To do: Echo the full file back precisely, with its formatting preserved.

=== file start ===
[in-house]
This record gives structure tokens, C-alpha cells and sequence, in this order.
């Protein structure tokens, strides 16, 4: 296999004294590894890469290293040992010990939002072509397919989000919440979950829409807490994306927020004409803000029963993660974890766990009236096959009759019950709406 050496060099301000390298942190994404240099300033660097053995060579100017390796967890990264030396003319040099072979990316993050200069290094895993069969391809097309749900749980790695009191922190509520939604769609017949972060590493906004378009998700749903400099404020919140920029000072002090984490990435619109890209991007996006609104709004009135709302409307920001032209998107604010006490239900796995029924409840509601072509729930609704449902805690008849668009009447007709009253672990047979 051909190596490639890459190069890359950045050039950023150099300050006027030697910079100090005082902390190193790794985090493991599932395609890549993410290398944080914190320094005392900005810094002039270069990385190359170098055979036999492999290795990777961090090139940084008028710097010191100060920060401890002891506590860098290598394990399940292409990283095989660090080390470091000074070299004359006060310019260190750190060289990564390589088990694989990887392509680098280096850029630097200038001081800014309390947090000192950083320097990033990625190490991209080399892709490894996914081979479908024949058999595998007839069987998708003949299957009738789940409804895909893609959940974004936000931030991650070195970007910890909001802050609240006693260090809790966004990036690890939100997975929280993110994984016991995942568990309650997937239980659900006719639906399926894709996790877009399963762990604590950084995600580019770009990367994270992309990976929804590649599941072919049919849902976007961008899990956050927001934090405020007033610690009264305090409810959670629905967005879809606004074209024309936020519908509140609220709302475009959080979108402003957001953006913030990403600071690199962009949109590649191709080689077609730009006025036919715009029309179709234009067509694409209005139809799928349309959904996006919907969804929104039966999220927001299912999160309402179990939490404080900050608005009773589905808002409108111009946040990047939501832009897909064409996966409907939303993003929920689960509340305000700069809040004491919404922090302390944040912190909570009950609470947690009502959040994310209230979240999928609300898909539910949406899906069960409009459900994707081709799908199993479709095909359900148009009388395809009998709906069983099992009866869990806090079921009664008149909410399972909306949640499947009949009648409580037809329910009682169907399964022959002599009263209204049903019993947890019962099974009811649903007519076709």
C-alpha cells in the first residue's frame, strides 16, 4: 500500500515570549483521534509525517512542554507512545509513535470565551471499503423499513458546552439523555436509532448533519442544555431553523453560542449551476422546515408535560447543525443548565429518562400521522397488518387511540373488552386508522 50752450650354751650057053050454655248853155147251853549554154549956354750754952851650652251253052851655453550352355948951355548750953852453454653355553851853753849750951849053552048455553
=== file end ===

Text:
[in-house]
This record gives structure tokens, C-alpha cells and sequence, in this order.
């Protein structure tokens, strides 16, 4: 296999004294590894890469290293040992010990939002072509397919989000919440979950829409807490994306927020004409803000029963993660974890766990009236096959009759019950709406 050496060099301000390298942190994404240099300033660097053995060579100017390796967890990264030396003319040099072979990316993050200069290094895993069969391809097309749900749980790695009191922190509520939604769609017949972060590493906004378009998700749903400099404020919140920029000072002090984490990435619109890209991007996006609104709004009135709302409307920001032209998107604010006490239900796995029924409840509601072509729930609704449902805690008849668009009447007709009253672990047979 051909190596490639890459190069890359950045050039950023150099300050006027030697910079100090005082902390190193790794985090493991599932395609890549993410290398944080914190320094005392900005810094002039270069990385190359170098055979036999492999290795990777961090090139940084008028710097010191100060920060401890002891506590860098290598394990399940292409990283095989660090080390470091000074070299004359006060310019260190750190060289990564390589088990694989990887392509680098280096850029630097200038001081800014309390947090000192950083320097990033990625190490991209080399892709490894996914081979479908024949058999595998007839069987998708003949299957009738789940409804895909893609959940974004936000931030991650070195970007910890909001802050609240006693260090809790966004990036690890939100997975929280993110994984016991995942568990309650997937239980659900006719639906399926894709996790877009399963762990604590950084995600580019770009990367994270992309990976929804590649599941072919049919849902976007961008899990956050927001934090405020007033610690009264305090409810959670629905967005879809606004074209024309936020519908509140609220709302475009959080979108402003957001953006913030990403600071690199962009949109590649191709080689077609730009006025036919715009029309179709234009067509694409209005139809799928349309959904996006919907969804929104039966999220927001299912999160309402179990939490404080900050608005009773589905808002409108111009946040990047939501832009897909064409996966409907939303993003929920689960509340305000700069809040004491919404922090302390944040912190909570009950609470947690009502959040994310209230979240999928609300898909539910949406899906069960409009459900994707081709799908199993479709095909359900148009009388395809009998709906069983099992009866869990806090079921009664008149909410399972909306949640499947009949009648409580037809329910009682169907399964022959002599009263209204049903019993947890019962099974009811649903007519076709």
C-alpha cells in the first residue's frame, strides 16, 4: 500500500515570549483521534509525517512542554507512545509513535470565551471499503423499513458546552439523555436509532448533519442544555431553523453560542449551476422546515408535560447543525443548565429518562400521522397488518387511540373488552386508522 50752450650354751650057053050454655248853155147251853549554154549956354750754952851650652251253052851655453550352355948951355548750953852453454653355553851853753849750951849053552048455553